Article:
Wenzlick describes the fence post-making process as akin to following a recipe.

“What we have worked out is that you need a percentage of this and you need a percentage of that to make it work,” he says.

The plastic is cut into fine chips and mixed together and fed into an extruder and then into the mould machine that makes the posts.

“It’s basically like, if you can imagine, a big meat mincer with a big screw in the middle and the plastic gets fed into that. As it goes through the screw it gets melted, it gets mixed together and it binds together and pressurised into a mould,” he explains.

That mould can change depending on the type of post being made. Currently, Future Post can make four different kinds of posts.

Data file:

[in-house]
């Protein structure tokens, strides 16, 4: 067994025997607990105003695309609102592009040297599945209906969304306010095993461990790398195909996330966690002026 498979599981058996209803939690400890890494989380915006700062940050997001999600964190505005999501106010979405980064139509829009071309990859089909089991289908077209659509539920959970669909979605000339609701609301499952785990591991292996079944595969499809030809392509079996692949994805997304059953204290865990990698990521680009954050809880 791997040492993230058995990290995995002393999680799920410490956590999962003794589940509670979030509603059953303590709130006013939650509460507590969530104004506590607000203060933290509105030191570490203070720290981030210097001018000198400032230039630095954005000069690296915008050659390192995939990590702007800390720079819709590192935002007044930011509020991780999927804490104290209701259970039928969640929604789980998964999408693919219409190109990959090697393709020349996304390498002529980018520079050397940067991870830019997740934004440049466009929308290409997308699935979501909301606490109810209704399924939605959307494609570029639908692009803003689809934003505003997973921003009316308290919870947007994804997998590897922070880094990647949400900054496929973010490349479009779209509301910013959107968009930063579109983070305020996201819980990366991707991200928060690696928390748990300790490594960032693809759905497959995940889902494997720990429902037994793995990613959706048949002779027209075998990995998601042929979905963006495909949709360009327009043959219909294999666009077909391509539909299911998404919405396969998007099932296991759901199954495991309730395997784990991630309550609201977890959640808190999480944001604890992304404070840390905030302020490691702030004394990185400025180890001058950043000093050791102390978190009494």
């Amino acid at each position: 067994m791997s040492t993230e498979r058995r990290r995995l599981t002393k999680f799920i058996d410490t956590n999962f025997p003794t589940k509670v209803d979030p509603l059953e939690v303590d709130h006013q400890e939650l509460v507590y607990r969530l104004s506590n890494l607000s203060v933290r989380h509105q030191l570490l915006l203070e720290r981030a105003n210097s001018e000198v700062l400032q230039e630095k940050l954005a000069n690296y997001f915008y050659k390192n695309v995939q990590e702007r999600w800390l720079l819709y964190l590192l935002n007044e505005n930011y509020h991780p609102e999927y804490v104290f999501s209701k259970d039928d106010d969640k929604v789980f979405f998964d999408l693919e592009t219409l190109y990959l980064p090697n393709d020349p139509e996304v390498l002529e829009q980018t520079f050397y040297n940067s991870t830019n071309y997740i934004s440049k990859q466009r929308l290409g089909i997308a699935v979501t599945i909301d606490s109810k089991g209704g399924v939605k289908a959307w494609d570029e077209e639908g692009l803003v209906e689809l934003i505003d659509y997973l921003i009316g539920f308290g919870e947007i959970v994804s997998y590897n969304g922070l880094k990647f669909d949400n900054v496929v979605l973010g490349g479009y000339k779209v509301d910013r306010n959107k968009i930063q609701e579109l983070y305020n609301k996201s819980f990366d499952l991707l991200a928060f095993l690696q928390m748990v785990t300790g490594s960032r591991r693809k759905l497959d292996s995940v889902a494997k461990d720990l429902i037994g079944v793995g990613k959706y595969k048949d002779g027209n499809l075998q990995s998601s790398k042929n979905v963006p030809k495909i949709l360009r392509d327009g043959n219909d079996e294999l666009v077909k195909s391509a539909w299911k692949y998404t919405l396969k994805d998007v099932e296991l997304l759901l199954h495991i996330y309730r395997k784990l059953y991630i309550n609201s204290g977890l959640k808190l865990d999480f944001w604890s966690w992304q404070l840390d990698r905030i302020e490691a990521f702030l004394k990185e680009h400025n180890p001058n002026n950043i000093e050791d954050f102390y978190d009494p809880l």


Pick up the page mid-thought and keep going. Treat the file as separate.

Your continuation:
Depending on the kinds of posts being created, the factory can process 500kg of plastic per hour. On a typical 20-hour running time, which the factory was operating at prior to the lockdown, the mould machine can convert almost 10 tonnes of plastic into the posts.

“It’s a lot of plastic but the thing is, we’re not even touching the sides of what’s out there, of how much plastic waste is out there,” he says.

Around 320 milk bottles and 1200 plastic bags go into making the average 125mm round pointed post.

“That’s a bloody big pile of plastic,” he says.

“And it is a great feeling to know we are keeping that huge pile out of landfills and putting it to good use.”